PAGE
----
LANGUAGE, cultural, and business differences can make it challenging for Western managers to run a new facility, particularly a GMP one where it helps to have English-speaking employees who can communicate with regulators. One way to avoid some of these West-meets-East management problems is to partner with an established Asian company or to employ local people.
Wicks says SAFC will first send a plant manager from Wisconsin to oversee the project in Wuxi but eventually hopes to hire a China national with industry experience. "One of the most difficult parts of being successful is actually finding the right talent," he says. Good people can be found at the right price, but keeping trained employees can be a challenge and is one reason wages continue to rise, he adds.
Turnover can occur when competitors hire people away or when entrepreneurial employees decide to strike out on their own. But Chinese workers are developing a sense of company loyalty, Utiger says. "If you manage to grab the good people, and you generate good feelings by providing, for example, medical and housing benefits, they are very loyal," he explains. "But you must give them development opportunities and they have to see that they are part of a team that really moves forward."
Although worker loyalty may be on the rise, executives acknowledge that some workers still walk out the door with know-how or even patented processes. In Asia, some companies have addressed IP concerns by sending over older processes. Others have transferred up-to-date processes but kept critical aspects, such as proprietary catalysts, under tight control. Others yet carefully manage data handling or limit access to company information.
DESPITE THE CHALLENGES, Western companies keep moving east. In 2007, Albany Molecular Research Inc. spent $11 million to acquire two pharmaceutical chemical plants in India, as well as land for expansion. During the next three years, AMRI says, it will invest about $15 million to increase capacity and bring the sites into GMP compliance. The company also opened an Indian research facility. And drug development services firm Aptuit has created a joint venture with Laurus Labs in India. Aptuit plans to put $100 million over four years into Aptuit Laurus.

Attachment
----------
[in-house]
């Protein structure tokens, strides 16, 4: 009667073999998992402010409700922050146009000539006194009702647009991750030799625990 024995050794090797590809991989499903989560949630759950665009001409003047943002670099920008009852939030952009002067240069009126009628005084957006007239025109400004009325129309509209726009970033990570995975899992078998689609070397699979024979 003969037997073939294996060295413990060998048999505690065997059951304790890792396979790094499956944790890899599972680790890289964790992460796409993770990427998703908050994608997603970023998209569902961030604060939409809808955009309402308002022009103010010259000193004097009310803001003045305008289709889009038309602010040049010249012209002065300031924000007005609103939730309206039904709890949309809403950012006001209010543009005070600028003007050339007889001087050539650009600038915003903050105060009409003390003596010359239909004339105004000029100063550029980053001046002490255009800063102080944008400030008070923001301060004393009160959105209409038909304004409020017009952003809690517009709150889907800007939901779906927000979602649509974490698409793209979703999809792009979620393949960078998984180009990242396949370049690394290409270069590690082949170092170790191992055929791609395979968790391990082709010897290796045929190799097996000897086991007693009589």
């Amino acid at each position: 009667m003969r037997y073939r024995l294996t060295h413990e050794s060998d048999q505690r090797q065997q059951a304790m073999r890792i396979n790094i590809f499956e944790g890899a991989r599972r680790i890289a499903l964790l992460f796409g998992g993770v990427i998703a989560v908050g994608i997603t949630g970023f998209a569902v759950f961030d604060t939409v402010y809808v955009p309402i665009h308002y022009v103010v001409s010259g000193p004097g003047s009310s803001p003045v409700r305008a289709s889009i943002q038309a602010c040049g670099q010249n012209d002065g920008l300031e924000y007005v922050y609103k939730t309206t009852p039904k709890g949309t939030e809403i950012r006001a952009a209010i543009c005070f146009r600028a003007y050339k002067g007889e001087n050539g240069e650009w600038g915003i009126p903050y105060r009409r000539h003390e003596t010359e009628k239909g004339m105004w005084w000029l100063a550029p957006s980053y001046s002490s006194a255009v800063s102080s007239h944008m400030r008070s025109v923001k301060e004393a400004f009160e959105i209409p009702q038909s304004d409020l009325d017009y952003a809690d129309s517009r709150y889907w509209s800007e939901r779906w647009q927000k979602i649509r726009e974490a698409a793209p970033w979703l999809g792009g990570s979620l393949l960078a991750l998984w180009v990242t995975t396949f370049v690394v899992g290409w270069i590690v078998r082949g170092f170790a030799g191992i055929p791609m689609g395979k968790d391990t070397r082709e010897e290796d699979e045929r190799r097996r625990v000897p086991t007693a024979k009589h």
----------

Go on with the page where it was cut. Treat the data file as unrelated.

Just recently, DSM's anti-infectives business entered a manufacturing agreement for generic APIs with Mumbai-based Arch Pharmalabs. DSM says it will contribute technologies and market access, and Arch will apply its Indian asset base and chemical conversion expertise. Separately, DSM is building corporate R&D labs in the Zhangjiang Hi-Tech Park in Shanghai.
The pros and cons of setting up operations or partnerships in India and China are wide-ranging. India has been in the pharmaceutical fine chemicals game longer, and it has highly trained scientists, a better regulatory track record, and an improving legal picture. China is cheaper and offers a better infrastructure, but the production assets there vary widely in quality and often lack quality assurance safeguards. Although there are many opportunities in Asia, there are also many uncertainties related to inflation, employment, and governmental actions.
These are considerations that companies shouldn't take lightly when thinking about working in Asia, Almac's Moody cautions. "It's a very specialized activity in its own right," he says. "We've tried to become good at it and will become better as we do more of it."